If Amores perros had not premiered in the summer of 2000, it would be necessary to lie and say that it had done so; offhand I cannot name another movie which has ever thus stood at the forefront of what would turn out to be a number of different trends in the decade to follow, while providing such a clear picture of the evolution from the trends of the decade that preceded, as Alejandro González Iñárritu's unnaturally accomplished debut feature. Viewed from the perspective of the year 2000, I recall seeing it as an unusually edgy, creative take-off on Quentin Tarantino's Pulp Fiction: there was a similar three-part narrative, shuffled somewhat out of chronological order, involving different sets of characters who overlapped at certain points, and it was set in a world of low-rent gangsters and daydreaming tough guys. Tarantino knock-offs, you may recall, were just about the most prominent subgenre of movies, from countries all 'round the world, in the latter half of the 1990s, just as certainly as Matrix knock-offs, in one guise or another, were the backbone of the first half of the 2000s, so in this respect Amores perros hardly seemed a film to usher in a new kind of cinema, although it was clear to all that it was a damn sight better than nearly all of the other post-Tarantino films out there.
Ten years later, it's hard not to look at that same film and notice above all to the key things it did differently from that glut of hip crime films; for it is those things that proved to be so influential in the years to come. In Guillermo Arriaga's script for Amores perros, we see one of the first pure example of what would come to be called the "hyperlink film", a narrative style in which disconnected stories are revealed to have overlap and connection that only becomes obvious as we hope about from event to event and character to character in what at first seems a random series of non-events, but slowly reveals itself to have distinct meaning and a precise rhythm all its own. Only Paul Thomas Anderson's Magnolia from 1999 can be rightfully said to predate Amores perros in the creation of this unique narrative form, though it was another 2000 film, Traffic, that really got things rolling as far as making that form so popular as it became throughout the decade, when it began to truly wear out its welcome and go from being a fresh, compelling way to structure narrative threads, to being a wholly irritating cliché in such films as Gonzálex Iñárritu and Arriaga's last collabartion, 2006's shallow, suffocating Babel.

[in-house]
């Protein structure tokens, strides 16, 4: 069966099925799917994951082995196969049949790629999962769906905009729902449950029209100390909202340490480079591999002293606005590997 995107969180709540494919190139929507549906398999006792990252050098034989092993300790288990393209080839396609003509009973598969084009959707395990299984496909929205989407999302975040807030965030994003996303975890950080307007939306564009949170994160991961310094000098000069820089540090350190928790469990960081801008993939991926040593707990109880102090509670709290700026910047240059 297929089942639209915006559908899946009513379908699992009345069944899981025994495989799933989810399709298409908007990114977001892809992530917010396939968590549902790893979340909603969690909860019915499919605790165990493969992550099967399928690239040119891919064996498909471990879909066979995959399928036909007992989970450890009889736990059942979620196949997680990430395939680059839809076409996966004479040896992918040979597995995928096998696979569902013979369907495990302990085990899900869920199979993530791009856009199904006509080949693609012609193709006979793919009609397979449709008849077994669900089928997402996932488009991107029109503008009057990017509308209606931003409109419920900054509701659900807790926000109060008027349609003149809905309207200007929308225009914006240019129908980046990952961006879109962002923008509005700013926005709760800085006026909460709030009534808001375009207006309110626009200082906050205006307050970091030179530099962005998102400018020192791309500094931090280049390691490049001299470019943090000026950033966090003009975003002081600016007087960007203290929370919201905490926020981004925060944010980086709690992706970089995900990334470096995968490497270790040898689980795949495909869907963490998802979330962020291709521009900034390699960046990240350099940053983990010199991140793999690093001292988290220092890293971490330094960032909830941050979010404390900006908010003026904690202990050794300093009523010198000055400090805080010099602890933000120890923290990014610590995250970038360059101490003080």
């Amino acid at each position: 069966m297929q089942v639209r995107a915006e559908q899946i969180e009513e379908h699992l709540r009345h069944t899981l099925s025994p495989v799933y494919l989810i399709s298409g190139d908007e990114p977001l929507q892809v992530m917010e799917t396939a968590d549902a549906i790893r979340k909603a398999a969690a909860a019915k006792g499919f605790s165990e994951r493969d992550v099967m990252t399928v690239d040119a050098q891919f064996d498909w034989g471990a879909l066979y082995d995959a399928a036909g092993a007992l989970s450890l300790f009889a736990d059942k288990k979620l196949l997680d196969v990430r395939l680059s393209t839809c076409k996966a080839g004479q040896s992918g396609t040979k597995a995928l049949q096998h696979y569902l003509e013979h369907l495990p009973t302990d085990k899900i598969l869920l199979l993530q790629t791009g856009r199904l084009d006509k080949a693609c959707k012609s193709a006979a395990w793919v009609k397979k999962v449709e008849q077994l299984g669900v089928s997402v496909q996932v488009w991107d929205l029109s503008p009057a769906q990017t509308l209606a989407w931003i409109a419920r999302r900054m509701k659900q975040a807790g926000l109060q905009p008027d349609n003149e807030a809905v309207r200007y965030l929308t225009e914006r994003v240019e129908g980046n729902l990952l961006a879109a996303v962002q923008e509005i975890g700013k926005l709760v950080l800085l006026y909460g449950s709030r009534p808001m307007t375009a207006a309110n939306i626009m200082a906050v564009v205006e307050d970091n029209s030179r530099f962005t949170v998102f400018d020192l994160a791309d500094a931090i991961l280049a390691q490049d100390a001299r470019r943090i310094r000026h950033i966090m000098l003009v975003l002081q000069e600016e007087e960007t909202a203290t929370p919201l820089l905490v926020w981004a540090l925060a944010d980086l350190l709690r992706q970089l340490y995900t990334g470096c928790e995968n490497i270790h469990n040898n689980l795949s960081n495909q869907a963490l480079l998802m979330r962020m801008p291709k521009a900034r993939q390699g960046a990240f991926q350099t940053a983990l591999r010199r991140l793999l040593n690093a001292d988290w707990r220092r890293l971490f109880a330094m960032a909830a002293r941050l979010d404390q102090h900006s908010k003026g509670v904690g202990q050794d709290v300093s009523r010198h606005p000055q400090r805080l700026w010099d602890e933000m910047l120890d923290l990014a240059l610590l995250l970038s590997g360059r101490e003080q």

Amores perros is also, if not the first significant example, then the first of which I am aware, of a trend in cinematography that has become somewhat clichéd itself, though not nearly as irritating: the high-grain, high-contrast, "looks cheap but also has a kind of raw beauty" look that is the very bread and butter of Rodrigo Prieto, one of the decade's great practitioners of that art form who made his international splash with this very film, before moving on to create similar visuals for Curtis Hanson in 8 Mile and Spike Lee in 25th Hour. Of course, Prieto is not the only practitioner of this style, just the best; at any rate, in the last ten years it has become incredibly difficult to avoid movies on the prestige circuit that subscribe to this same washed-out, grainy look (and I think here, too, Traffic may have been the film to actually kick off the imitators; but Traffic, I fear that Amores Perros beat you to the punch by all of seven months).
While it's not an aesthetic concern at all, it's also worth pointing out that Amores perros was right in the forefront of the Latin American New Wave, or the New Latin American Cinema, or whatever we want to call it. Either way, I'm sure you know what I'm talking about: the sudden explosion of Latin American films in the arthouses, and Latin American craftspeople all throughout world cinema. Some of the most famous of these are Mexican: González Iñárritu himself, along with his good buddies Guillermo del Toro and Alfonso Cuarón; Prieto and Emmanel Lubezki, two of the most talented cinematographers now working; actor Gael García Bernal, who appeared in Amores perros himself. Now, I'm not trying to give credit to this one film for launching all of the Latin American New Wave; but it's something to think about. It was a big damn deal all over the world, something that hadn't been true of a Mexican movie since Luis Buñuel returned to France in the 1960s.